UNIFORM LESSON FOR OCTOBER 25, 2015
Scripture passage and lesson focus: Acts 11:1-18
Writing at least a generation after the events he was recording, Luke knew firsthand how difficult it had been for the first Jewish Christians to accept the reality that God included Gentiles in the plan of salvation. He was also aware that the Jewish Christian communities and the rapidly increasing number of Gentile Christian congregations experienced understandable tensions and difficulties appreciating each other as members of the one body of Christ. As commentator Luke Timothy Johnson observes, “Luke has some literary and religious motivations for extending the Cornelius episode still further.”
Luke seems intent on reminding both Jewish Christians and Gentile Christians that it was God who took the initiative to bring these two groups together in the church. Luke wants to remind his readers to trust God’s Holy Spirit. To do so, he retells the remarkable story already found in chapter 10 about how God’s Spirit brought Cornelius and Peter together. This time Luke presents the story from Peter’s perspective.
Acts 11:1-3 — Why eat with Gentiles?
The news that Gentiles had accepted the gospel and received the Holy Spirit traveled very quickly throughout Judea. One would think that this would be a cause for rejoicing among the Jewish Christians in Jerusalem. However, when Peter returned to Jerusalem, his fellow believers, identified by Luke simply as “those from the circumcision,” confronted him with a question. “Why did you associate with Gentiles and share a meal with them?” they asked. They were more upset about Peter’s Gentile dinner companions than with the surprising new reality that those Gentiles had now joined the ranks of believers. Evidently on the matter of table fellowship their Jewish tradition had not been altered by their Christian faith.
Acts 11:4-12a — Peter defends his behavior
Knowing that Peter was being challenged by Jewish Christians who will confront him later on the same matter (see Acts 15), Luke describes how Peter defended his actions by presenting a step-by-step account of his life-changing vision. When God instructed Peter to eat meat considered unclean by his Jewish tradition, Peter vehemently refused. A second time God spoke: “What God has made clean you must not call profane.” Without even mentioning Cornelius, the Gentile centurion who played such a prominent role in the preceding chapter, Luke points out that the Holy Spirit had taught Peter not to discriminate against Gentiles. There was no reason not to join with Gentile believers around a common table.
Acts 11:12b-18 — Don’t hinder God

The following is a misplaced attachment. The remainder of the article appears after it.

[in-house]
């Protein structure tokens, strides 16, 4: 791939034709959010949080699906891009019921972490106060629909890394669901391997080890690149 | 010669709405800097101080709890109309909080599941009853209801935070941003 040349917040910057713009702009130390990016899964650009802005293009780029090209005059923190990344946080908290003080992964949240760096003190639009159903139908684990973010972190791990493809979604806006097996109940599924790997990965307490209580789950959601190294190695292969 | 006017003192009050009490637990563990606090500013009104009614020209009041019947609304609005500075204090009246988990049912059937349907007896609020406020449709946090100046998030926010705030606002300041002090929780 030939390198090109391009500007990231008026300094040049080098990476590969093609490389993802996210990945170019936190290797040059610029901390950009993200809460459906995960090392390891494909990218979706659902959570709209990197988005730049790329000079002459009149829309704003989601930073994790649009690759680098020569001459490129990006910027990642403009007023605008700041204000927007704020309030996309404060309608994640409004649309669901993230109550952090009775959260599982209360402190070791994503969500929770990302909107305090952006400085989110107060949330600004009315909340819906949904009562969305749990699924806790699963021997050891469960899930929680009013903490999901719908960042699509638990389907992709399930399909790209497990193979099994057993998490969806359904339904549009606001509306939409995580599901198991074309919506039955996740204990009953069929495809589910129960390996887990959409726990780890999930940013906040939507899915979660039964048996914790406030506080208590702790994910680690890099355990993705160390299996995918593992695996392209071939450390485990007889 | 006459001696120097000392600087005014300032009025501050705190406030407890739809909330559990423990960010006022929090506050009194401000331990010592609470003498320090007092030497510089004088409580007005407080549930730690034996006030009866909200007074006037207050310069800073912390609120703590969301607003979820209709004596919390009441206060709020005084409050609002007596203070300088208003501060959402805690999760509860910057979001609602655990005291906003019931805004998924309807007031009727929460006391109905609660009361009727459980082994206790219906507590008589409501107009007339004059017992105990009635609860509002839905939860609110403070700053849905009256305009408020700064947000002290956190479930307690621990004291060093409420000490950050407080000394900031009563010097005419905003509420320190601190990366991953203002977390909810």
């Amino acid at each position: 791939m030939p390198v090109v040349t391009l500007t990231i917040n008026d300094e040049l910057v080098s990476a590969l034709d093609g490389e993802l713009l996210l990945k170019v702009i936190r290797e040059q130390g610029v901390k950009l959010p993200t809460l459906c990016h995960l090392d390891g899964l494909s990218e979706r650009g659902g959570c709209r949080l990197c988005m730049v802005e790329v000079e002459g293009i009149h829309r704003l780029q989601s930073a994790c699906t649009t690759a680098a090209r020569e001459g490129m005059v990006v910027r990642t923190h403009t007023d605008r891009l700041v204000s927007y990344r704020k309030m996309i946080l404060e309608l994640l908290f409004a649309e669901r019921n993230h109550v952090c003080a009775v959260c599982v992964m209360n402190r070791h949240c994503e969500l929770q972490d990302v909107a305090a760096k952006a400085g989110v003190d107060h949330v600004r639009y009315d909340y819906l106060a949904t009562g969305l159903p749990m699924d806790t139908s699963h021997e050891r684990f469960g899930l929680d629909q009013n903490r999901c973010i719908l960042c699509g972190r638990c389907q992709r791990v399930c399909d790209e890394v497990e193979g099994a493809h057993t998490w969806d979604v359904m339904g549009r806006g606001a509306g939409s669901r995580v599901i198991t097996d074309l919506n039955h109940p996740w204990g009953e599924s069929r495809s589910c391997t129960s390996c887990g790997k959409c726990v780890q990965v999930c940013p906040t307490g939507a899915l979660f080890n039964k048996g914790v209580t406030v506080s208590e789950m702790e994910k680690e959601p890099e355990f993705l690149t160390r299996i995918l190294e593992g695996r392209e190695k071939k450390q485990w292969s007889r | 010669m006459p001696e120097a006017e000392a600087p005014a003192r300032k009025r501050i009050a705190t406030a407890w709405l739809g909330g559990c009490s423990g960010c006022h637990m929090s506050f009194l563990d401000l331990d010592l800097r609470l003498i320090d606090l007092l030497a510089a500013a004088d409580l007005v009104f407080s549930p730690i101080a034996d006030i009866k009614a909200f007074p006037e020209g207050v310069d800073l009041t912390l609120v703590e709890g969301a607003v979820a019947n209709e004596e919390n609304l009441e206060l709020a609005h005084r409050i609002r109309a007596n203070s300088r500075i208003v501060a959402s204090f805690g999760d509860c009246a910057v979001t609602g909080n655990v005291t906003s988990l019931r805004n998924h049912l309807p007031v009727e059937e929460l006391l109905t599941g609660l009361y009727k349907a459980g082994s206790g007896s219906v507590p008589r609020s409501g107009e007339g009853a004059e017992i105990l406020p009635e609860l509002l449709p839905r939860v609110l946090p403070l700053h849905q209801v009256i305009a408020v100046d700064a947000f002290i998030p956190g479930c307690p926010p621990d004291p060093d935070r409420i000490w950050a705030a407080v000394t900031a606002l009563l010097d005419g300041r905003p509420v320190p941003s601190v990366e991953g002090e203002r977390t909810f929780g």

Six fellow believers accompanied Peter when he met with the Jewish Christians who questioned his behavior. They were the same companions who had witnessed what happened when Peter met with Cornelius in Caesarea. Peter carefully described how the Holy Spirit was present as Cornelius and his household listened to his message. For his Jewish Christian colleagues, Peter stressed that the Gentiles had come to believe and had experienced the gift of the Holy Spirit in the very same way as the disciples had at Pentecost.
Peter also reminded his colleagues that Jesus said that his followers would be baptized with the Holy Spirit (Luke 3:16). In light of his experience with Cornelius and his family, Peter asked his interrogators a counter-question: “Who was I that I could hinder God?” The Jewish Christian questioners did not have an answer to Peter’s question. Their silence acknowledged that Peter’s fellowship with Gentile believers was God’s will.
Rather than questioning Peter, the Jewish Christians from Jerusalem praised God for giving Gentiles “the repentance that leads to life.” It was not easy for them to accept God’s surprising offer of grace and forgiveness to Gentiles. But they agreed with Peter that they should not hinder God. As John Calvin commented on this episode, “God was the Initiator and Controller of the whole affair … we resist God not only by openly opposing Him, but also by our inactivity.” The Jerusalem Christians were no longer critical of Peter’s decision to share table fellowship with Gentiles. Instead, they chose to trust the Spirit.
Why is forgiving or asking for forgiveness so difficult for some people? Are there Christian people in your community with whom you would not enjoy sharing a meal together? What barriers to fellowship separate you from fellow Christians? We often pray, “Forgive us our debts as we have forgiven our debtors.” Have you experienced being forgiven? Have you forgiven persons who have harmed you?
JAMES A. BRASHLER is professor emeritus of Bible at Union Presbyterian Seminary in Richmond, Virginia.